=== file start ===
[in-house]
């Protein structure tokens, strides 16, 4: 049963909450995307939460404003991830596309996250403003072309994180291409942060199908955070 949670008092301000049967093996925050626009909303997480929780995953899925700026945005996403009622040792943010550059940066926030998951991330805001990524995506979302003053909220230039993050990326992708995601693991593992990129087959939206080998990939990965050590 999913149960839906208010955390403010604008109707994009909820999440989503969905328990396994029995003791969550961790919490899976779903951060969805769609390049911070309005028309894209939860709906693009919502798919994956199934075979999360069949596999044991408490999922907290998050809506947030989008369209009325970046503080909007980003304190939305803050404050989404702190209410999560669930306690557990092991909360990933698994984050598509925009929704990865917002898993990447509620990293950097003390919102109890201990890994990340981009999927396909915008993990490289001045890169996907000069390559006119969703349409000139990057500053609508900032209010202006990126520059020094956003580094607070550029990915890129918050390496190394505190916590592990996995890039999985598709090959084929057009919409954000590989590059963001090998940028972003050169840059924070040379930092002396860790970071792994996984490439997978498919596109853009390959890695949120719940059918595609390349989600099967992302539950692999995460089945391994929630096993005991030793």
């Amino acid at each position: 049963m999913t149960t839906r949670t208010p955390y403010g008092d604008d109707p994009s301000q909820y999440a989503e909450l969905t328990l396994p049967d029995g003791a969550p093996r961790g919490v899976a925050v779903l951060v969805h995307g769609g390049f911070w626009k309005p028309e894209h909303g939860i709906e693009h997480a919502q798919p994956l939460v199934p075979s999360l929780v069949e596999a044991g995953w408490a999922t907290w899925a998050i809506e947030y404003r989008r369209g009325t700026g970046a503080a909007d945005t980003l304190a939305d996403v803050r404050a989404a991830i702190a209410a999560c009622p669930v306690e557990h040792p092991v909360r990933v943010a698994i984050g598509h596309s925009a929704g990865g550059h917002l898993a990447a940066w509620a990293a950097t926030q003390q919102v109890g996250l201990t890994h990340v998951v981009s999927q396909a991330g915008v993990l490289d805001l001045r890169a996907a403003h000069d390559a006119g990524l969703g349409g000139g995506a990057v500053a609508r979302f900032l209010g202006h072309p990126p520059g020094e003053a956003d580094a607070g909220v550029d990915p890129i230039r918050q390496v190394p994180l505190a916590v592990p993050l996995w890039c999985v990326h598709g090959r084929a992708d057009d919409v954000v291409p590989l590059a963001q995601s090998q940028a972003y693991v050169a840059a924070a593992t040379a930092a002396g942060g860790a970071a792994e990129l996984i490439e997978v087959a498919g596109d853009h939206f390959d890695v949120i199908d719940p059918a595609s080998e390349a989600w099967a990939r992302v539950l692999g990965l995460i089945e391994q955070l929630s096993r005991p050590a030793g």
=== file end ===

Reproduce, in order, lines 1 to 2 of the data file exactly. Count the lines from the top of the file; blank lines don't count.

[in-house]
């Protein structure tokens, strides 16, 4: 049963909450995307939460404003991830596309996250403003072309994180291409942060199908955070 949670008092301000049967093996925050626009909303997480929780995953899925700026945005996403009622040792943010550059940066926030998951991330805001990524995506979302003053909220230039993050990326992708995601693991593992990129087959939206080998990939990965050590 999913149960839906208010955390403010604008109707994009909820999440989503969905328990396994029995003791969550961790919490899976779903951060969805769609390049911070309005028309894209939860709906693009919502798919994956199934075979999360069949596999044991408490999922907290998050809506947030989008369209009325970046503080909007980003304190939305803050404050989404702190209410999560669930306690557990092991909360990933698994984050598509925009929704990865917002898993990447509620990293950097003390919102109890201990890994990340981009999927396909915008993990490289001045890169996907000069390559006119969703349409000139990057500053609508900032209010202006990126520059020094956003580094607070550029990915890129918050390496190394505190916590592990996995890039999985598709090959084929057009919409954000590989590059963001090998940028972003050169840059924070040379930092002396860790970071792994996984490439997978498919596109853009390959890695949120719940059918595609390349989600099967992302539950692999995460089945391994929630096993005991030793």